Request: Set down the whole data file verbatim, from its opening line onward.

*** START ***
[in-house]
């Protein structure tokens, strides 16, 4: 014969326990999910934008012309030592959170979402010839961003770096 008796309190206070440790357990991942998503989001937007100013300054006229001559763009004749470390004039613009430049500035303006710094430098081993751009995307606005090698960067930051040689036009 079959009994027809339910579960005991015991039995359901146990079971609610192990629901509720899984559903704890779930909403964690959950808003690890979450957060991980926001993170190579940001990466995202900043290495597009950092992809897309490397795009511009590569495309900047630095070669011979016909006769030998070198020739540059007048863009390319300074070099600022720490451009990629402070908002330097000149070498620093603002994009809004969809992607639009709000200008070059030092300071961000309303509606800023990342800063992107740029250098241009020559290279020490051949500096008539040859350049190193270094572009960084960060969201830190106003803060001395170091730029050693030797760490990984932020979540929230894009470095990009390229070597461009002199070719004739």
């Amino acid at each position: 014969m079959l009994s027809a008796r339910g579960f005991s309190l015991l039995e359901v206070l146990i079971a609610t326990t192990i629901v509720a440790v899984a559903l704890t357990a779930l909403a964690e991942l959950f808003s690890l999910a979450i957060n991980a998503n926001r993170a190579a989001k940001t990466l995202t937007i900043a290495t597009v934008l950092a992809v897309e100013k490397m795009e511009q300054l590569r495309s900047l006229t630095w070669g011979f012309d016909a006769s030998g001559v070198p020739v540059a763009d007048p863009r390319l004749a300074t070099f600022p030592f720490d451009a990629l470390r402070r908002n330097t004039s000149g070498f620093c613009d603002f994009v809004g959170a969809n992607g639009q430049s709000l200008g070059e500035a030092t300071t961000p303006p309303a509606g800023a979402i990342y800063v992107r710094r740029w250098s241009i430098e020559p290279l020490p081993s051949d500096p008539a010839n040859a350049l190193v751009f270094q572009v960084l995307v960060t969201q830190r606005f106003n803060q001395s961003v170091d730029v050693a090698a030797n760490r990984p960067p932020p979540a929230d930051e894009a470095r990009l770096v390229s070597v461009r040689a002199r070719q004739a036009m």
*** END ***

[in-house]
């Protein structure tokens, strides 16, 4: 014969326990999910934008012309030592959170979402010839961003770096 008796309190206070440790357990991942998503989001937007100013300054006229001559763009004749470390004039613009430049500035303006710094430098081993751009995307606005090698960067930051040689036009 079959009994027809339910579960005991015991039995359901146990079971609610192990629901509720899984559903704890779930909403964690959950808003690890979450957060991980926001993170190579940001990466995202900043290495597009950092992809897309490397795009511009590569495309900047630095070669011979016909006769030998070198020739540059007048863009390319300074070099600022720490451009990629402070908002330097000149070498620093603002994009809004969809992607639009709000200008070059030092300071961000309303509606800023990342800063992107740029250098241009020559290279020490051949500096008539040859350049190193270094572009960084960060969201830190106003803060001395170091730029050693030797760490990984932020979540929230894009470095990009390229070597461009002199070719004739």
């Amino acid at each position: 014969m079959l009994s027809a008796r339910g579960f005991s309190l015991l039995e359901v206070l146990i079971a609610t326990t192990i629901v509720a440790v899984a559903l704890t357990a779930l909403a964690e991942l959950f808003s690890l999910a979450i957060n991980a998503n926001r993170a190579a989001k940001t990466l995202t937007i900043a290495t597009v934008l950092a992809v897309e100013k490397m795009e511009q300054l590569r495309s900047l006229t630095w070669g011979f012309d016909a006769s030998g001559v070198p020739v540059a763009d007048p863009r390319l004749a300074t070099f600022p030592f720490d451009a990629l470390r402070r908002n330097t004039s000149g070498f620093c613009d603002f994009v809004g959170a969809n992607g639009q430049s709000l200008g070059e500035a030092t300071t961000p303006p309303a509606g800023a979402i990342y800063v992107r710094r740029w250098s241009i430098e020559p290279l020490p081993s051949d500096p008539a010839n040859a350049l190193v751009f270094q572009v960084l995307v960060t969201q830190r606005f106003n803060q001395s961003v170091d730029v050693a090698a030797n760490r990984p960067p932020p979540a929230d930051e894009a470095r990009l770096v390229s070597v461009r040689a002199r070719q004739a036009m």